Vidya Balan needs the foremost attention here for the inimitable performance she put forward as Shakuntala Devi in the latest Anu Menon film. It’s not a biopic, but a biographical account on the life of the titular character from her daughter’s point of view. Vidya Balan portrays four different ages of the character, and her performance is so subtly genuine that you’ll understand each tiniest change that the character underwent in the respective stages of life. The way she laughs, walks, turns, smiles, shows her rejoice, everything has been picked up and delivered with utmost finesse. The sequence where she goes into a disagreement with her husband over her child’s future is performed with utmost clarity.
This brings me to the performance of Jishhu U. Sengupta. He is equally good as the calm, understanding and supportive Paritosh Banerjee, the husband whose love for Shakuntala Devi knew no bounds. Sengupta is getting his grounds in Bollywood, and that is something of a delight. He is a sensible actor, and the more he performs the more he’ll polish his acting intuitions. Sanya Malhotra adds to the splendour of performances in this film, and her portrayal of the disturbed daughter reflects impeccable conviction. Amit Sadh is living by the hour. The recent Breathe: Into the Shadows made him the focal point of discussions. This week, he has three releases. This film is accompanied with Tigmanshu Dhulia’s Yaara and Avrodh, a web series on Sony LIV. His portrayal of Ajay is bang on. Though he has a less screen space, he gives more than his fullest in them. We have a blink-and-you-miss appearance of Sheeba Chaddha, but she is brilliant.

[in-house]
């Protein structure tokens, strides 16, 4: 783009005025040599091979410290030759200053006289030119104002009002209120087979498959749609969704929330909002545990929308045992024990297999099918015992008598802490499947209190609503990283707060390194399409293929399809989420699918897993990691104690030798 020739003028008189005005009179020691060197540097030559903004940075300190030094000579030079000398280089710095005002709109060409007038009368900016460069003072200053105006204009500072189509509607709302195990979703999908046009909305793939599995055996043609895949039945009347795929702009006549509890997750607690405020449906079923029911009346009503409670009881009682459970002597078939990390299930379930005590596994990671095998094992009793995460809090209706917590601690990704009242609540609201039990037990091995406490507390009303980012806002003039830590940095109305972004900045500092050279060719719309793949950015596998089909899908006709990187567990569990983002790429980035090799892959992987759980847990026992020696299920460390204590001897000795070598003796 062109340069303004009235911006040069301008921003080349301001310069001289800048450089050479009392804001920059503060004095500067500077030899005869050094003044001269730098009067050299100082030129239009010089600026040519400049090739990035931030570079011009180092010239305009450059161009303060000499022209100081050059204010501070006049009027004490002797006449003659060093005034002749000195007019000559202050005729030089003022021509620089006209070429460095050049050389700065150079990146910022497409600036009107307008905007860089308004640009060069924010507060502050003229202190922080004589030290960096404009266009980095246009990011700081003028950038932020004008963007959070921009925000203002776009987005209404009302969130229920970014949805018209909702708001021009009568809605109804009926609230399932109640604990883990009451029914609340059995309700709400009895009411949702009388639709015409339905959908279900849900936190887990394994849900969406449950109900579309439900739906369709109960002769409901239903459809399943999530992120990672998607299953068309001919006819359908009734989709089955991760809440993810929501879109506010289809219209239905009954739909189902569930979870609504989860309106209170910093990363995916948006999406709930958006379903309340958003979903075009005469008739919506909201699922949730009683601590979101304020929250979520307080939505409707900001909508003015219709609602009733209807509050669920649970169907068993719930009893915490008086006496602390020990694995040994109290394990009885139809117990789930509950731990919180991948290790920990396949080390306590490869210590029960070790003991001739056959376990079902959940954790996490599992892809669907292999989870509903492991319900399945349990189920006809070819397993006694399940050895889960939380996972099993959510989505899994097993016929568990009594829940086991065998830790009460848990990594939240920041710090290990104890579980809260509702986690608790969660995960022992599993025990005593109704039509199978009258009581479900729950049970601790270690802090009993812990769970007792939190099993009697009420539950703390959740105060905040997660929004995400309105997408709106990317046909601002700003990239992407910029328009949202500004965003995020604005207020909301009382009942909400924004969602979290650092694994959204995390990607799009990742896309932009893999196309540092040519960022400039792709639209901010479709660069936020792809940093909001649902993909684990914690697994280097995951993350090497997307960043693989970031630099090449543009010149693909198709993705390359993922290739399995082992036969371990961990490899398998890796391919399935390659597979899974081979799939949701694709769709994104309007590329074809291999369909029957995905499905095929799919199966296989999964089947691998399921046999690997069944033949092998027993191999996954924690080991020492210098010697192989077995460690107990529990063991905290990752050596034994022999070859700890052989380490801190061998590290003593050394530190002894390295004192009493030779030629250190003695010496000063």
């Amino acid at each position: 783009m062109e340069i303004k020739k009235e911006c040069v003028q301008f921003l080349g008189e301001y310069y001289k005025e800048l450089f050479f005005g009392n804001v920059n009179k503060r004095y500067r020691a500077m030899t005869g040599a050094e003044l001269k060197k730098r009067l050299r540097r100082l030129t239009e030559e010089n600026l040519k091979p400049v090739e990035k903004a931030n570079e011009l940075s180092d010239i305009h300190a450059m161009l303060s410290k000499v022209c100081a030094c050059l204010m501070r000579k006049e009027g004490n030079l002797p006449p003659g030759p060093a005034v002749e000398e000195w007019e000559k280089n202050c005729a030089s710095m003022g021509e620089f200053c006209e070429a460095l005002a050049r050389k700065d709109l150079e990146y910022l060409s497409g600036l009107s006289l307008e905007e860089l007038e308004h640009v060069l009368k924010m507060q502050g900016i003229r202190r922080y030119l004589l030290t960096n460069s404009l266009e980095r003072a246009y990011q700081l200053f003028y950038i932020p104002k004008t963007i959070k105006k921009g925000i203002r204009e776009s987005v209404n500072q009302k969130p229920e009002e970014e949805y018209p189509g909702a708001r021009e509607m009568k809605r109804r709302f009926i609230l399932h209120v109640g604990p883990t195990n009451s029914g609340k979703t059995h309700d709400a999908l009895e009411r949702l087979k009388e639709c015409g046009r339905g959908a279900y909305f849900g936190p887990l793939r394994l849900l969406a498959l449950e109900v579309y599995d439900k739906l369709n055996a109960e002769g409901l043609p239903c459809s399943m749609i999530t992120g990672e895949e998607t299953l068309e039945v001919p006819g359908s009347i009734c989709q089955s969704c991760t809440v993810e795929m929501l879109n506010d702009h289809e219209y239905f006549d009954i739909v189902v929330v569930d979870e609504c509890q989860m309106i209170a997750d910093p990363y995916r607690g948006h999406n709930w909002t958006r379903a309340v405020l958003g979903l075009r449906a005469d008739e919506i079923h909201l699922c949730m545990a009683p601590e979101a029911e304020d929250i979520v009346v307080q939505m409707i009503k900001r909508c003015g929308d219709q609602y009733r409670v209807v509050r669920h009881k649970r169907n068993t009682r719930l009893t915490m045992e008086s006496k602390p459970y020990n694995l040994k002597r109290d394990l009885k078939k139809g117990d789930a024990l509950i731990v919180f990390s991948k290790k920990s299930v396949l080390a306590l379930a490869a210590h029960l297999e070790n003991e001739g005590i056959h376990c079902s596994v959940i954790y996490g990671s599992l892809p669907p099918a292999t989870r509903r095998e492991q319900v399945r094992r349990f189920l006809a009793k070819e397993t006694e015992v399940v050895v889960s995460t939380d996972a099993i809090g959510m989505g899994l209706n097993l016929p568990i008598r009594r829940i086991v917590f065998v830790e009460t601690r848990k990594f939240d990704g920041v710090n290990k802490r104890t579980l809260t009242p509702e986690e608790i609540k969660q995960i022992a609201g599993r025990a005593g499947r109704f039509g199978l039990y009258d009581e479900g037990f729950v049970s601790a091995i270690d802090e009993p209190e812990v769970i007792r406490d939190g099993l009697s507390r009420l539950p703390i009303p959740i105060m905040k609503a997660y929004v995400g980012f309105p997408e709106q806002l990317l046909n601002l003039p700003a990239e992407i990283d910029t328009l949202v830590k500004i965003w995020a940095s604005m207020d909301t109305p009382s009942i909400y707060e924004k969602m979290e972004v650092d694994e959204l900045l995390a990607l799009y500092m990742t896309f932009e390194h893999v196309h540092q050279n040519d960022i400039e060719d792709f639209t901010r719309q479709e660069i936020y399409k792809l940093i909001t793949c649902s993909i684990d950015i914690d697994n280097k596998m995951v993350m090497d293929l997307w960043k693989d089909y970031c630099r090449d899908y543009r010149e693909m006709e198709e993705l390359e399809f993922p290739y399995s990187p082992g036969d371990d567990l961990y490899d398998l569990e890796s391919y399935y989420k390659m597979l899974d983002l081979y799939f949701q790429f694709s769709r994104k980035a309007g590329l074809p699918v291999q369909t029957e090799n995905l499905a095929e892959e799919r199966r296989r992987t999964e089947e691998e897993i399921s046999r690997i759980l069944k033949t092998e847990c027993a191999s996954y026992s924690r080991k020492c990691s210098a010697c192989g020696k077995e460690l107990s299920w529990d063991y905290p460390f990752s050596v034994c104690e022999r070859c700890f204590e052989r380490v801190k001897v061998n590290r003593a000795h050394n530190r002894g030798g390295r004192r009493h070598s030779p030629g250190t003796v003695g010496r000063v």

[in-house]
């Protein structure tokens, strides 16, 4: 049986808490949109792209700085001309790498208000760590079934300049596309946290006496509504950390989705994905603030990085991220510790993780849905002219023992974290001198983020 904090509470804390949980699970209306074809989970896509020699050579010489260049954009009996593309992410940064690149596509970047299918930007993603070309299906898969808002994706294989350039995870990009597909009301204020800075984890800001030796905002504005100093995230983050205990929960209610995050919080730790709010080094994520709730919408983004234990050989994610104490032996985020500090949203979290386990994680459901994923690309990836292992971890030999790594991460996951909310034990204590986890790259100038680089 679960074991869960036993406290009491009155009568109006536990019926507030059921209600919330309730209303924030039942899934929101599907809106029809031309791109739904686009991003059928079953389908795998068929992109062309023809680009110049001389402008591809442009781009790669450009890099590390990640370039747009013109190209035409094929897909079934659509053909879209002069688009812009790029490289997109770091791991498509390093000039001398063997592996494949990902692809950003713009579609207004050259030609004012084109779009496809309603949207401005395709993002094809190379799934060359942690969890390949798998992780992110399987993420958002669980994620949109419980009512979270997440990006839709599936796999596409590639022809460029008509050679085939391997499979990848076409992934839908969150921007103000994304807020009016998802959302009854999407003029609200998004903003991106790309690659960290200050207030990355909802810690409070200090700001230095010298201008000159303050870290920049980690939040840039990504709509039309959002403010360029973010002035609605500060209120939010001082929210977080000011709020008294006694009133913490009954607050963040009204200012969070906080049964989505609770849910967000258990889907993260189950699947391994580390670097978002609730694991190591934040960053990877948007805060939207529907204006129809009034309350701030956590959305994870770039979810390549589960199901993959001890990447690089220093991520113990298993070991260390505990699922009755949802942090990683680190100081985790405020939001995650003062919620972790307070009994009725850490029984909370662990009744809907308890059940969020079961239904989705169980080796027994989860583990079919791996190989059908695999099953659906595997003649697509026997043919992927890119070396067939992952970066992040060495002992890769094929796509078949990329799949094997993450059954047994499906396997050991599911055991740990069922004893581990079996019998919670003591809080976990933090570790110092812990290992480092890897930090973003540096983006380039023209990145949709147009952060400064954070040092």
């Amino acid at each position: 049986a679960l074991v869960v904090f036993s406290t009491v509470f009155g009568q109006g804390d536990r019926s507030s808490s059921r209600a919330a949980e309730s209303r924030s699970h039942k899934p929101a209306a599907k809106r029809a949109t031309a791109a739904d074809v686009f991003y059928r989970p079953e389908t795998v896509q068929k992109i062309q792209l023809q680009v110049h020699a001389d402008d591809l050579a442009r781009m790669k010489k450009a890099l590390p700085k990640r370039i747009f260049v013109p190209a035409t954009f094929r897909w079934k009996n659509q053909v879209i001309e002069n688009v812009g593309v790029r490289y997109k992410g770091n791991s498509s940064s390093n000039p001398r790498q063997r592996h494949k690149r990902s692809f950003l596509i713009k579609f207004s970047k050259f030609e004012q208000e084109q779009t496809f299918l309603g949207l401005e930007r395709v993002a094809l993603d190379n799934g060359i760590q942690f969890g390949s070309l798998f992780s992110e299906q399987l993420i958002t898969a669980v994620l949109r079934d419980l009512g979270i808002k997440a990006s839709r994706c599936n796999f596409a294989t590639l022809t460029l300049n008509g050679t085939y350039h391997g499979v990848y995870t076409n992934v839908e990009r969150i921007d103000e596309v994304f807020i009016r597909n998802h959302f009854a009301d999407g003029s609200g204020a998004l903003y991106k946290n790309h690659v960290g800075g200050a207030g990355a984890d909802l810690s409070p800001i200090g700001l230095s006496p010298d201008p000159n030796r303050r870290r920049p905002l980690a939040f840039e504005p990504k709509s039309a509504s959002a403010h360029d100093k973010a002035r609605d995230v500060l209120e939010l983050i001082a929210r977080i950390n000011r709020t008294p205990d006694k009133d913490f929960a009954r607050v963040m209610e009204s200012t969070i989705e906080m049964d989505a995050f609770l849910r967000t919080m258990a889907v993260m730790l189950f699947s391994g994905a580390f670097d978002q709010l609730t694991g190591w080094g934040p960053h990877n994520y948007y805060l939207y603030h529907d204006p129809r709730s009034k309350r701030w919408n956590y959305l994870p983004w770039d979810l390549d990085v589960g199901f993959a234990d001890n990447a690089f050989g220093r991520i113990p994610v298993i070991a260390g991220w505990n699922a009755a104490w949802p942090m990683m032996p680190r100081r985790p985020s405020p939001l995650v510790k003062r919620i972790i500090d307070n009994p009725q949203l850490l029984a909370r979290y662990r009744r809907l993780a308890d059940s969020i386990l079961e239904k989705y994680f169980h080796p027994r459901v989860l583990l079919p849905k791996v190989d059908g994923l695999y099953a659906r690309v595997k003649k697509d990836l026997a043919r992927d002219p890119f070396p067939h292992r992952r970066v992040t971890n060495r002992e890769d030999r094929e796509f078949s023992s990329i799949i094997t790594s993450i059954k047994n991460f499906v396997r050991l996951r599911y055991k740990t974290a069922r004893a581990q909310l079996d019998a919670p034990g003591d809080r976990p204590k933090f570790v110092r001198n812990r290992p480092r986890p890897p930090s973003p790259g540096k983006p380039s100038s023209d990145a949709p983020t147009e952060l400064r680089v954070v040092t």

Coming to the overall presentation, I am disappointed. The production design could have been more grounded. It does not have the heart, as far as my observation is concerned. The color scheme is too loud at times, giving the film an over the top polish. The background score is disturbing at times, being too loud or repetitive. Yes, the edit structure is good, jumping times and narrative instances. But, that is overshadowed by the aforementioned aspects. The dialogues are a bit dramatic, but I would not take that as a limitation as Shakuntala Devi claimed to be a person who was dramatic and loud at times. It was a justified way to portray her character. The other characters do not have such dramatism per se, and there lies the care of the writer.
The first thirty minutes or so of the film seemed way over the top, with lengthy dialogues preaching the emancipation of women, albeit in a very light-hearted manner. It got it’s due grip from the point where Shakuntala Devi reaches London in her youth. The screenplay has its flow from there, but I already mentioned the lackluster technicalities. The songs are a breath of fresh air though.
The film did not talk much about the activism of the titular character, but there’s a sequence where she justifies her interest for homosexuality to the fact that her then divorced husband was homosexual. Now, it’s true as per some interviews of the legendary figure, but the film shows that it was a lie that the author used to make her readers aware, as personal crises attract more attention. I am still searching for the answers here. What was the actual truth then?
I had a lot of expectation from the person who presented us with the fantastic Waiting, a few years ago. But, this turned out to be a tad bit disappointing. But, nonetheless it deserves a watch for the fantastic performances of all the actors involved.